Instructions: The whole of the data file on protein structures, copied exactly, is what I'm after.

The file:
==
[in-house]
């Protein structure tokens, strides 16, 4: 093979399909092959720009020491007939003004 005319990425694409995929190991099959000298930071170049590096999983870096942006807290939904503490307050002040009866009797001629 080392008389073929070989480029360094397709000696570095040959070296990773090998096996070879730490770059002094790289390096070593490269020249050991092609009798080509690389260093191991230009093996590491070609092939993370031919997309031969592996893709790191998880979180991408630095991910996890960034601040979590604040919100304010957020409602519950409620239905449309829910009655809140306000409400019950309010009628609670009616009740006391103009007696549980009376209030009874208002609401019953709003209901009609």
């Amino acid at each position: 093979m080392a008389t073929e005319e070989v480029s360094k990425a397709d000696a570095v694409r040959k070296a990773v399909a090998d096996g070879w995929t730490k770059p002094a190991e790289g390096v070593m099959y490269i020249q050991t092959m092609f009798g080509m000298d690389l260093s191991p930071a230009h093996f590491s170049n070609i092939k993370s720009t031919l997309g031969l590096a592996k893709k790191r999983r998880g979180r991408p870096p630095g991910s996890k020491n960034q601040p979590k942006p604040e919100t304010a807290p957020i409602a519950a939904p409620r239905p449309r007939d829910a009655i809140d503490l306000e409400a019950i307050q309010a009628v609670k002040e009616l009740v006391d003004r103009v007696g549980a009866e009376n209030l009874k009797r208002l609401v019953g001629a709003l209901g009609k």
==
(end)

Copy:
[in-house]
């Protein structure tokens, strides 16, 4: 093979399909092959720009020491007939003004 005319990425694409995929190991099959000298930071170049590096999983870096942006807290939904503490307050002040009866009797001629 080392008389073929070989480029360094397709000696570095040959070296990773090998096996070879730490770059002094790289390096070593490269020249050991092609009798080509690389260093191991230009093996590491070609092939993370031919997309031969592996893709790191998880979180991408630095991910996890960034601040979590604040919100304010957020409602519950409620239905449309829910009655809140306000409400019950309010009628609670009616009740006391103009007696549980009376209030009874208002609401019953709003209901009609």
């Amino acid at each position: 093979m080392a008389t073929e005319e070989v480029s360094k990425a397709d000696a570095v694409r040959k070296a990773v399909a090998d096996g070879w995929t730490k770059p002094a190991e790289g390096v070593m099959y490269i020249q050991t092959m092609f009798g080509m000298d690389l260093s191991p930071a230009h093996f590491s170049n070609i092939k993370s720009t031919l997309g031969l590096a592996k893709k790191r999983r998880g979180r991408p870096p630095g991910s996890k020491n960034q601040p979590k942006p604040e919100t304010a807290p957020i409602a519950a939904p409620r239905p449309r007939d829910a009655i809140d503490l306000e409400a019950i307050q309010a009628v609670k002040e009616l009740v006391d003004r103009v007696g549980a009866e009376n209030l009874k009797r208002l609401v019953g001629a709003l209901g009609k």